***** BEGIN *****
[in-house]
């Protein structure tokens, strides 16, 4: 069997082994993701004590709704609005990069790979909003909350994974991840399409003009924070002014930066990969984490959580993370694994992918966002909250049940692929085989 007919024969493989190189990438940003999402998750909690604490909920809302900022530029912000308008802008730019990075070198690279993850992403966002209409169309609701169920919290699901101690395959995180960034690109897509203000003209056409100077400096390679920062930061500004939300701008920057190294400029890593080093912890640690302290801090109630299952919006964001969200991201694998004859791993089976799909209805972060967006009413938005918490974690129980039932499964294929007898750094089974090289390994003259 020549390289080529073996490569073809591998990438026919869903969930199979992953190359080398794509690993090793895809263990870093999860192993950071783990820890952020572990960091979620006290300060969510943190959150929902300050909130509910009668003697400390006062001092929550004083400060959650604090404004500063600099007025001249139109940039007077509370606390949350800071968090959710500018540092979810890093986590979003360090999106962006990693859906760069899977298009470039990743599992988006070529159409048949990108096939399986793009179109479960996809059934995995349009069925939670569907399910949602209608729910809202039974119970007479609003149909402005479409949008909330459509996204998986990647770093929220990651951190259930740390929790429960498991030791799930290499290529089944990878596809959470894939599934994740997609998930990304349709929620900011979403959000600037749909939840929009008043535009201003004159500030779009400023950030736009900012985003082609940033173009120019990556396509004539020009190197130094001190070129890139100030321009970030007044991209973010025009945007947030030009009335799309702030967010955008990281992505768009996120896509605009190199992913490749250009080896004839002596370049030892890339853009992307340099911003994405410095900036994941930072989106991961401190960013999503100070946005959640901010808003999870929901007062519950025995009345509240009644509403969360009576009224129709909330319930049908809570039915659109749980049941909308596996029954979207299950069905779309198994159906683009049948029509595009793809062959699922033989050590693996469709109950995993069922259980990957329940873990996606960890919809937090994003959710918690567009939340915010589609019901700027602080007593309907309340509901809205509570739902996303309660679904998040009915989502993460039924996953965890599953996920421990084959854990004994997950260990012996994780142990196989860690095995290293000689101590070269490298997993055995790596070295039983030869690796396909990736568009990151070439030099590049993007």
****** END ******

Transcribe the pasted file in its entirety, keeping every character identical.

[in-house]
């Protein structure tokens, strides 16, 4: 069997082994993701004590709704609005990069790979909003909350994974991840399409003009924070002014930066990969984490959580993370694994992918966002909250049940692929085989 007919024969493989190189990438940003999402998750909690604490909920809302900022530029912000308008802008730019990075070198690279993850992403966002209409169309609701169920919290699901101690395959995180960034690109897509203000003209056409100077400096390679920062930061500004939300701008920057190294400029890593080093912890640690302290801090109630299952919006964001969200991201694998004859791993089976799909209805972060967006009413938005918490974690129980039932499964294929007898750094089974090289390994003259 020549390289080529073996490569073809591998990438026919869903969930199979992953190359080398794509690993090793895809263990870093999860192993950071783990820890952020572990960091979620006290300060969510943190959150929902300050909130509910009668003697400390006062001092929550004083400060959650604090404004500063600099007025001249139109940039007077509370606390949350800071968090959710500018540092979810890093986590979003360090999106962006990693859906760069899977298009470039990743599992988006070529159409048949990108096939399986793009179109479960996809059934995995349009069925939670569907399910949602209608729910809202039974119970007479609003149909402005479409949008909330459509996204998986990647770093929220990651951190259930740390929790429960498991030791799930290499290529089944990878596809959470894939599934994740997609998930990304349709929620900011979403959000600037749909939840929009008043535009201003004159500030779009400023950030736009900012985003082609940033173009120019990556396509004539020009190197130094001190070129890139100030321009970030007044991209973010025009945007947030030009009335799309702030967010955008990281992505768009996120896509605009190199992913490749250009080896004839002596370049030892890339853009992307340099911003994405410095900036994941930072989106991961401190960013999503100070946005959640901010808003999870929901007062519950025995009345509240009644509403969360009576009224129709909330319930049908809570039915659109749980049941909308596996029954979207299950069905779309198994159906683009049948029509595009793809062959699922033989050590693996469709109950995993069922259980990957329940873990996606960890919809937090994003959710918690567009939340915010589609019901700027602080007593309907309340509901809205509570739902996303309660679904998040009915989502993460039924996953965890599953996920421990084959854990004994997950260990012996994780142990196989860690095995290293000689101590070269490298997993055995790596070295039983030869690796396909990736568009990151070439030099590049993007």